# Add new calculated variables to a data frame and drop all existing variables

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Add new calculated variables to a data frame and drop all existing variables, I hope you enjoyed reading about the dplyr package magics in earlier posts, here is the last update while using dplyr package.

With R’s transmute() function, you can drop all of the existing variables and add new calculated variables to a data frame.

The basic syntax used by this function is as follows.

df %>% transmute(var_new = var1 * 2)

In this example, the existing variable var1 will be multiplied by 2 to produce a new variable called var new.

With the following data frame in R, the ensuing examples demonstrate how to utilize the transmute() function.

Let’s create a data frame

df <- data.frame(team=c('P1', 'P2', 'P3', 'P4', 'P5'), points=c(129, 110, 115, 128, 412), assists=c(313, 238, 331, 339, 234), rebounds=c(230, 128, 324, 124, 228))

Now we can view the data frame

df team points assists rebounds 1 P1 129 313 230 2 P2 110 238 128 3 P3 115 331 324 4 P4 128 339 124 5 P5 412 234 228

## Example 1: Use transmute() to Create One New Variable

One new variable can be made using transmute() by using the following code.

library(dplyr)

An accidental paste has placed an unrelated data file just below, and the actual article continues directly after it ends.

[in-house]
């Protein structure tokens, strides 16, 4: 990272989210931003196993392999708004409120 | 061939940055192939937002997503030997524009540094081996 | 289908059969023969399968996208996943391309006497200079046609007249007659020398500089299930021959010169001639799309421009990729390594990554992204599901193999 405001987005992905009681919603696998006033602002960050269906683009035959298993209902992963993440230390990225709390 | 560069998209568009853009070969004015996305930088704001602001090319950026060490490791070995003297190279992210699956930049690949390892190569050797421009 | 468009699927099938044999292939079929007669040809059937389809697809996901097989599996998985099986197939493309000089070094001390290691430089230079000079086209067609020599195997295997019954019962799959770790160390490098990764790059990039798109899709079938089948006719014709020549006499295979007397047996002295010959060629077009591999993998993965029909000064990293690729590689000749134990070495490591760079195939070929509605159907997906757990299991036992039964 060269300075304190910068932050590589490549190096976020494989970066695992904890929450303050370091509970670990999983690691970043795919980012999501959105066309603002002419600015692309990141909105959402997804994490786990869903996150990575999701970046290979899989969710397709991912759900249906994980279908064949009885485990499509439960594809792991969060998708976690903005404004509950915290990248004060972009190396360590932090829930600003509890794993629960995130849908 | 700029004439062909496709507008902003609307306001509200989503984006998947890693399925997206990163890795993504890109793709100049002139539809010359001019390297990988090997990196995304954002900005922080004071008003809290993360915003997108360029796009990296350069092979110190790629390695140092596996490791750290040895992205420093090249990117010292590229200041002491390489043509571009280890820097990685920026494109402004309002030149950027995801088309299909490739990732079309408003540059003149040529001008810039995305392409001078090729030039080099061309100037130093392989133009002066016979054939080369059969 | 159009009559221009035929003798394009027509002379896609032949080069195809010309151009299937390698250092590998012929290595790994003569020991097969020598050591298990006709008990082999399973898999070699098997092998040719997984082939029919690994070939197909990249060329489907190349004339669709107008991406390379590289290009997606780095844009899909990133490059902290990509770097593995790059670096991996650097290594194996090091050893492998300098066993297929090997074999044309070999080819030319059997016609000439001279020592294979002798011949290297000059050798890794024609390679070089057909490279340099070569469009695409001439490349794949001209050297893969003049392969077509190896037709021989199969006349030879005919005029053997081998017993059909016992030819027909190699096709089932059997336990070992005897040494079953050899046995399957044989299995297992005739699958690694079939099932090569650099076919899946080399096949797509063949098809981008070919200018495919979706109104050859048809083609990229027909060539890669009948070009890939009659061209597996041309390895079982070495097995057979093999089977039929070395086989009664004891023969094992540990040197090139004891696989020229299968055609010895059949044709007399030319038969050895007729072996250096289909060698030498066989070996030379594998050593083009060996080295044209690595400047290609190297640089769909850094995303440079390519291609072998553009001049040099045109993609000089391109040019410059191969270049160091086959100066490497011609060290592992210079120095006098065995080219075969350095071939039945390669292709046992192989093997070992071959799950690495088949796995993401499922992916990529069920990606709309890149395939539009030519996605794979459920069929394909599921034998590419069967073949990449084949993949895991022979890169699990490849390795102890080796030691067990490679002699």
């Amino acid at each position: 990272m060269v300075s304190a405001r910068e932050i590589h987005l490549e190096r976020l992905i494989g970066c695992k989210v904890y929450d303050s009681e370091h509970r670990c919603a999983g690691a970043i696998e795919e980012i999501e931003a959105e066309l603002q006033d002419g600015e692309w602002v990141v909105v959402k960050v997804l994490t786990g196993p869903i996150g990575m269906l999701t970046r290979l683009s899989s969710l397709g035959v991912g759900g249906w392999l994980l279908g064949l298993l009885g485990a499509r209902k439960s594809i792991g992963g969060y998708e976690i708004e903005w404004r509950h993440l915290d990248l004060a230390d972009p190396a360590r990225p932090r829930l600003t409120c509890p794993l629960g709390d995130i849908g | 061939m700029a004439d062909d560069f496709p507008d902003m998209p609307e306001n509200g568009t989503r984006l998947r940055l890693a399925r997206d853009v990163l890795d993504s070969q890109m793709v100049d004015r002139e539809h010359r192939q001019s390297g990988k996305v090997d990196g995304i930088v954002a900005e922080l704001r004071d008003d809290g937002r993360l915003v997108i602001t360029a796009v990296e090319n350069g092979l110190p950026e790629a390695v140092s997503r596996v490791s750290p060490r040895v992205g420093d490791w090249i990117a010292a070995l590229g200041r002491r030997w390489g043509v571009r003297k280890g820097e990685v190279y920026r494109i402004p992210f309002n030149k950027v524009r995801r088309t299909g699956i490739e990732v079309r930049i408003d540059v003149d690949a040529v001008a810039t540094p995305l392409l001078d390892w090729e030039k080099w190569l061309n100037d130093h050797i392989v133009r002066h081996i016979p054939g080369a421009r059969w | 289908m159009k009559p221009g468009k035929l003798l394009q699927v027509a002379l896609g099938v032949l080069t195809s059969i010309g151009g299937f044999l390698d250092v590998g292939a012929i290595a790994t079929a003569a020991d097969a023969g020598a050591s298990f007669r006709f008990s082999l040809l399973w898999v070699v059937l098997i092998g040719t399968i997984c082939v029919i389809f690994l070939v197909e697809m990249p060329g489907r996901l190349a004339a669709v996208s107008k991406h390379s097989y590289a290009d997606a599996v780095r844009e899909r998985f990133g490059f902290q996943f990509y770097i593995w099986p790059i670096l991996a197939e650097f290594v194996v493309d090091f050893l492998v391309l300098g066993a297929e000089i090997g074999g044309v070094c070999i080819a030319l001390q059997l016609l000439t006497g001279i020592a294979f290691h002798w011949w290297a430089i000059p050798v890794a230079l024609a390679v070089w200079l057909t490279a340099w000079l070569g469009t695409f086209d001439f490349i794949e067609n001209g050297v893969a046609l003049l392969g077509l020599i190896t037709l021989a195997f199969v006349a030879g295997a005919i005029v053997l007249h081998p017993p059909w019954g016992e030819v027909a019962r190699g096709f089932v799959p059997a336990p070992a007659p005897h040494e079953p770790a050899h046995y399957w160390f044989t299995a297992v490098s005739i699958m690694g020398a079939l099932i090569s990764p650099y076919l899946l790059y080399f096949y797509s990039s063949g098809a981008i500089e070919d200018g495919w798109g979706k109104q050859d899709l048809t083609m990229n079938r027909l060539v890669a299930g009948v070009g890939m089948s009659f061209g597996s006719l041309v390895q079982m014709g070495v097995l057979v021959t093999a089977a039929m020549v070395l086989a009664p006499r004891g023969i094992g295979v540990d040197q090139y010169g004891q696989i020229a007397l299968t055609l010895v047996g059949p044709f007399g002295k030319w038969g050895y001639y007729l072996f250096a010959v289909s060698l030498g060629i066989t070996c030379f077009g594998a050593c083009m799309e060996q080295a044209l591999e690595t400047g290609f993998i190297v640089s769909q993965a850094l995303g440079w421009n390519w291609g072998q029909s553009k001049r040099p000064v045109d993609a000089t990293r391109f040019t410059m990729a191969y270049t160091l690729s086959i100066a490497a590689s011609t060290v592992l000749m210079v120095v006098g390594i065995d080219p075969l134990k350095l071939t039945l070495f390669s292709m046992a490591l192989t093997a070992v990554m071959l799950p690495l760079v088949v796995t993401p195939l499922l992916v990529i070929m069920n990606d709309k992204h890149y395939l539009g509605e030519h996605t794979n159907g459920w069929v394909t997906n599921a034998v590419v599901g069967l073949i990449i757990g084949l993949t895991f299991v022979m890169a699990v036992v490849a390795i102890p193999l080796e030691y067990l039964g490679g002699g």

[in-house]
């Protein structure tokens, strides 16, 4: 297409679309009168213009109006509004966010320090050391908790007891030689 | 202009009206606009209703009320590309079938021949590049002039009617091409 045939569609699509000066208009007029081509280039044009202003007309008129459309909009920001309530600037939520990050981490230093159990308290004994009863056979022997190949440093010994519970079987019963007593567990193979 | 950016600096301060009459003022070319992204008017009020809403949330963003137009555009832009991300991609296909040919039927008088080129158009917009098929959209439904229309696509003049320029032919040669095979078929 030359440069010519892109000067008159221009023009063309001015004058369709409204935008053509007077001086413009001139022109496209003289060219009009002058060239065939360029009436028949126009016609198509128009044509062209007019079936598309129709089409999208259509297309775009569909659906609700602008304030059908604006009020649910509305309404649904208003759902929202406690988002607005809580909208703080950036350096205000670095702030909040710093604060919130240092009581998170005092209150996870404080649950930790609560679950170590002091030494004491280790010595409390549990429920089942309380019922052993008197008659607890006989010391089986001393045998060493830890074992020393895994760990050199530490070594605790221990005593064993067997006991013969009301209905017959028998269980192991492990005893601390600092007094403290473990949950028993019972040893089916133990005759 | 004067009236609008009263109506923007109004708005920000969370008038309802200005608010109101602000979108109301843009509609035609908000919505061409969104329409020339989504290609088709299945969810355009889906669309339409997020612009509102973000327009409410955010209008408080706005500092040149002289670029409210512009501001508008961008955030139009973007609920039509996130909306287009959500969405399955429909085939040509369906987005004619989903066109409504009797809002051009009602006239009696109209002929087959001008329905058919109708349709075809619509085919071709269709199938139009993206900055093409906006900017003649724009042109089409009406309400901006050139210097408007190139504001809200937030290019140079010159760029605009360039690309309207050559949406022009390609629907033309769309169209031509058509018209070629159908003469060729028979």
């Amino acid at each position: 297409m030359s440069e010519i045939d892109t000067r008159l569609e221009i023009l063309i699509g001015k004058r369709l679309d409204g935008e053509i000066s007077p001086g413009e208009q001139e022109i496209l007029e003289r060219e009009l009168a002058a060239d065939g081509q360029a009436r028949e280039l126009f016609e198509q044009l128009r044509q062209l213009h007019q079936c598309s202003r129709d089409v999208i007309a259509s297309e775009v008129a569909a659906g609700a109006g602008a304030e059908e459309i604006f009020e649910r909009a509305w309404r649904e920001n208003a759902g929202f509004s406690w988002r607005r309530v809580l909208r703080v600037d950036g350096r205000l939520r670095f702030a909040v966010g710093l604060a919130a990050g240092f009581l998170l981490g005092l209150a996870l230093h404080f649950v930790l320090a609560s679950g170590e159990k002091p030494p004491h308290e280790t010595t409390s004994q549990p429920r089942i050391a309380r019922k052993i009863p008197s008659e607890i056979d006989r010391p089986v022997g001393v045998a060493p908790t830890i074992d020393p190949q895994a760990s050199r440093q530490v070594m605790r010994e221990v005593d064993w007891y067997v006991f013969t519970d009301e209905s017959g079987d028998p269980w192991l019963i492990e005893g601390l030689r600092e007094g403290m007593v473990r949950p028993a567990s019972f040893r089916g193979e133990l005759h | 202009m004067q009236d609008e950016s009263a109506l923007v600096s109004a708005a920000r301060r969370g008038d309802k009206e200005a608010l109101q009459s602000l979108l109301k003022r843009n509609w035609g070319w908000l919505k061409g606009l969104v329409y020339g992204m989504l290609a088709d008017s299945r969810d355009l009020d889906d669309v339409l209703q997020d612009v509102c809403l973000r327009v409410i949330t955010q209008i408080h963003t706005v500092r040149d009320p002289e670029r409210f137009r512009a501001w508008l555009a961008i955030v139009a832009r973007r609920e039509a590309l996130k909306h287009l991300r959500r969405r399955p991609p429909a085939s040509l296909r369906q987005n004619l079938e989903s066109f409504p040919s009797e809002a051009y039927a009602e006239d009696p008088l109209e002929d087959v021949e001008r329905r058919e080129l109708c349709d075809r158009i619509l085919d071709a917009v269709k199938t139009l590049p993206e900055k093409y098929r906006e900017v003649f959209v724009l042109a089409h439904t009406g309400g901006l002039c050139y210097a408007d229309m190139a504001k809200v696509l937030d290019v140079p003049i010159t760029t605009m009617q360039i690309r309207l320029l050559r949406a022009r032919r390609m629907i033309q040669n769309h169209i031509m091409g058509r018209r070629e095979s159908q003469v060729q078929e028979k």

Let’s create a new variable called points2

df %>% transmute(mypoint = points * 2) mypoint 1 258 2 220 3 230 4 256 5 824

The original values in the points column multiplied by two give the values of mypoint.

Note that the original data frame is not actually modified by the transmute() method.

You must store the output of the transmute() function in a variable in order to save it in a new data frame.

library(dplyr)

the transmutation’s outcomes in a variable

mypoint<- df %>% transmute(mypoint = points * 2)

Now we can view the results

mypoint mypoint 1 258 2 220 3 230 4 256 5 824

Transmute(output )’s is now kept in a fresh data frame.

## Example 2: Create several new variables with transmute()

Transmute() can be used to generate numerous new variables from a single set of existing variables. See the example code below.

Let’s create multiple new variables

df %>% transmute( mypont = points * 2, rebounds_squared = rebounds^2, assists_half = assists / 2, team_name= paste0('team_', team) ) mypont rebounds_squared assists_half team_name 1 258 52900 156.5 team_P1 2 220 16384 119.0 team_P2 3 230 104976 165.5 team_P3 4 256 15376 169.5 team_P4 5 824 51984 117.0 team_P5

Four additional variables have been added, as you can see.

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